PODCAST: Viktor Hovland bested 6,000-plus golfers to earn a coveted title

October 23, 2019
Hovland has impressed his elders.

The putting lab at Ping headquarters is a proving ground for golfers of all skill levels — from major champions and PGA Tour winners to mid-amateur champions and mid-handicappers. In total, more than 6,000 golfers have stood on the 46-foot long artificial turf green and rolled countless putts, all in the name of improving one of the most confounding parts of the game.

The goal behind each session is simple: Verify the golfer is using the right putter or find a suitable replacement. But there’s a competitive side to each session that rarely gets discussed. For the past several years, Ping master putter fitter, Jeff Thomas, has been keeping track of how golfers perform during their time in the lab with the help of the iPing app.

Using a number of important variables (putter-head rotation, face angle at impact and tempo), iPing is able to assign a putting handicap for each golfer. Thomas uses the handicap scores to create a virtual iPing leaderboard. Bragging rights are the only thing up for grabs, but when you’re talking about some of the most competitive golfers in the sport, the prize is more than sufficient.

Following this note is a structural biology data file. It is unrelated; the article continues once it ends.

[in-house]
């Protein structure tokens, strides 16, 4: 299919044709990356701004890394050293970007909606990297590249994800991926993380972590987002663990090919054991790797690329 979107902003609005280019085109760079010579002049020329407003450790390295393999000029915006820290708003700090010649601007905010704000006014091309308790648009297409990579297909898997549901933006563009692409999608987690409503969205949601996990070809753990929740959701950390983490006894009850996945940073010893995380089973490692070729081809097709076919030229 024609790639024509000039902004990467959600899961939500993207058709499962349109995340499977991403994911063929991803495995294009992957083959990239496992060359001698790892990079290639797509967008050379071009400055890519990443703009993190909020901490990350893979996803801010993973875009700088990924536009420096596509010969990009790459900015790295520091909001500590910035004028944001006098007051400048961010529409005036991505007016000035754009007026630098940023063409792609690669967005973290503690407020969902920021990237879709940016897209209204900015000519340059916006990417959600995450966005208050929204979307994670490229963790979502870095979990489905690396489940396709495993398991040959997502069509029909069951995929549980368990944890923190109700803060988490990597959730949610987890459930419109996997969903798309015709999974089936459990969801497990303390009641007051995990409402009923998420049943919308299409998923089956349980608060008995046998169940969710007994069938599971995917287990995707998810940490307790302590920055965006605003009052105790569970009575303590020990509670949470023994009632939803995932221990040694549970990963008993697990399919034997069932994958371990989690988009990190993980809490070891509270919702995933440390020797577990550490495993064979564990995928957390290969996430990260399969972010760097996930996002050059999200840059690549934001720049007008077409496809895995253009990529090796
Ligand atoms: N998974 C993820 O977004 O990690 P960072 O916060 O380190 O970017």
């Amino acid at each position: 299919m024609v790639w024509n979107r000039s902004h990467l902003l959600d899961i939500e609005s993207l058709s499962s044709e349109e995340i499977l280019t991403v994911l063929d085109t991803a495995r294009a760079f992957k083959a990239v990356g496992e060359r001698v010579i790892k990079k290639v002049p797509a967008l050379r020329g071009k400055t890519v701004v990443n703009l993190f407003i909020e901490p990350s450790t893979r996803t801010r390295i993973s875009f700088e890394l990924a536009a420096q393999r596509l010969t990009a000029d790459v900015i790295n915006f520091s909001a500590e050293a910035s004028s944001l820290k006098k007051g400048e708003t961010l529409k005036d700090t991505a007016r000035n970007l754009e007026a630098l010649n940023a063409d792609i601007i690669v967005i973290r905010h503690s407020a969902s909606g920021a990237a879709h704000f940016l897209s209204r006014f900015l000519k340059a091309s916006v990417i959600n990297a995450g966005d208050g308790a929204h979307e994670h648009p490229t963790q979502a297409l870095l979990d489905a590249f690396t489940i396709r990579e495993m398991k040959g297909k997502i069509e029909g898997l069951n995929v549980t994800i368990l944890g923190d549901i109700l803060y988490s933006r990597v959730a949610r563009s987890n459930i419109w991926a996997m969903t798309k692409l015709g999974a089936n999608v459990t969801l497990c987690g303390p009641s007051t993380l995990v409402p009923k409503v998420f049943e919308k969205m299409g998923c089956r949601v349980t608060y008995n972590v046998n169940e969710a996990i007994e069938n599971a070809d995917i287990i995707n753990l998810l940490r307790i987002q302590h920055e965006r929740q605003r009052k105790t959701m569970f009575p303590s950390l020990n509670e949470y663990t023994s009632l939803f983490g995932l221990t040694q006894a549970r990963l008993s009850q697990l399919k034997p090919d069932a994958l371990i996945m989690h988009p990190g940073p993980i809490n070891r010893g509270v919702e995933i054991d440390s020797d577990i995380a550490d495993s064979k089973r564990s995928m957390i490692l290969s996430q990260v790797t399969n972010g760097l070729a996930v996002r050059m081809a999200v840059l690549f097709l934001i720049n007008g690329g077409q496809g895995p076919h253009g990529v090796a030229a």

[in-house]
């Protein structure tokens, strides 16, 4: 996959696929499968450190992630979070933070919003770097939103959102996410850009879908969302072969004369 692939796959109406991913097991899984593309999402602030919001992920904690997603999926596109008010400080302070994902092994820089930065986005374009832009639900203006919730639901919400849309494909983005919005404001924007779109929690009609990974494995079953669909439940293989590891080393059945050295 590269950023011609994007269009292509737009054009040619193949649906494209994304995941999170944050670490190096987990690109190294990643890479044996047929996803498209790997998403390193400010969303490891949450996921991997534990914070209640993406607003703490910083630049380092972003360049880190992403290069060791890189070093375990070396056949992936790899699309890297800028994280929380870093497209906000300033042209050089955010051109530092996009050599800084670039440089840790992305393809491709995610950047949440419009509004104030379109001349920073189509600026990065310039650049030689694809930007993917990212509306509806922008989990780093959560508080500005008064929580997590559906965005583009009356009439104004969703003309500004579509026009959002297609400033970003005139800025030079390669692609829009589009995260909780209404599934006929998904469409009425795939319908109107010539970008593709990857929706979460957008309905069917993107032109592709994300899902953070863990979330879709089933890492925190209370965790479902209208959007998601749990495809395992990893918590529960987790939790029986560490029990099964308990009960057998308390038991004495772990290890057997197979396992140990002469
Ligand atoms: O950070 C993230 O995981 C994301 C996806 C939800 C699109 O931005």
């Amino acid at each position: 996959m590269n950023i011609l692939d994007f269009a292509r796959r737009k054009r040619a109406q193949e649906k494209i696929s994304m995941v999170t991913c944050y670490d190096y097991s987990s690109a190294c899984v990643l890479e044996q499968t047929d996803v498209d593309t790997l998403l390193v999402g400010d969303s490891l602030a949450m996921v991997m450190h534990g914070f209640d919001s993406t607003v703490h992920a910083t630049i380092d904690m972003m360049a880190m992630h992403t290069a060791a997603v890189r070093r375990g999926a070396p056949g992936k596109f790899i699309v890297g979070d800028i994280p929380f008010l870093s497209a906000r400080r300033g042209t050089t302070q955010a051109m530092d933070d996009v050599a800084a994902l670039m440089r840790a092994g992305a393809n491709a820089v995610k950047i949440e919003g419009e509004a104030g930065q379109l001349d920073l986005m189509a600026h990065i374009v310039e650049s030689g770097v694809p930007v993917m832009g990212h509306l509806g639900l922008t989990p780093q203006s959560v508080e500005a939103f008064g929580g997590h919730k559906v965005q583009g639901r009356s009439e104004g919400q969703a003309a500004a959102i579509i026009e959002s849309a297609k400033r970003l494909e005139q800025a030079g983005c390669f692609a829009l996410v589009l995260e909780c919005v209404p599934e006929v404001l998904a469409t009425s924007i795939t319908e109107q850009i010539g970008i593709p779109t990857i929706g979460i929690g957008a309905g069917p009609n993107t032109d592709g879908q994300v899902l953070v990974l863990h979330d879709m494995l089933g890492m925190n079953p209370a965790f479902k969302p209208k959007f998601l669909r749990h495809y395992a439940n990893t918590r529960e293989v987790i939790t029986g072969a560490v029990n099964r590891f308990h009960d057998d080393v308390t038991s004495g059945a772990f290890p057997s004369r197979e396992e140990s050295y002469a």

So who’s the king of the iPing mountain? That’d be Viktor Hovland, who scored robot-esque plus-5.6 during a recent session. During the latest episode of Fully Equipped, GOLF’s Jonathan Wall and True Spec’s Tim Briand discussed Hovland’s putting prowess and a significant change he made to the flatstick before departing for Asia.

What’s surprising about Hovland’s putting prowess in the lab is the fact that it’s not even the best part of his game. During his first season as a pro, Hovland’s driver and irons helped him earn his Tour card, while his putter lagged behind (he was minus-.210 in Strokes Gained: Putting). But that could be changing.

Decreasing Hovland’s loft from 4 degrees to 2.5 degrees produced a truer roll at impact with an ideal launch and spin rate. He also found the putter sat squarely at impact with a plumber’s neck hosel (also called an “Anser hosel”) instead of the double bend he’d been using on the TaylorMade mallet. Changing the neck reduced his tendency to miss left.

Hovland was so impressed with how the putter performed during testing, he bestowed a nickname on the Wolverine H: “The Viking.” Given Hovland’s Norwegian roots, it’s the only suitable name for a putter — especially one that works.

To hear more gear insights from Jonathan Wall and True Spec’s Tim Briand, subscribe and listen each week to GOLF’s Fully Equipped podcast: iTunes | SoundCloud | Spotify | Stitcher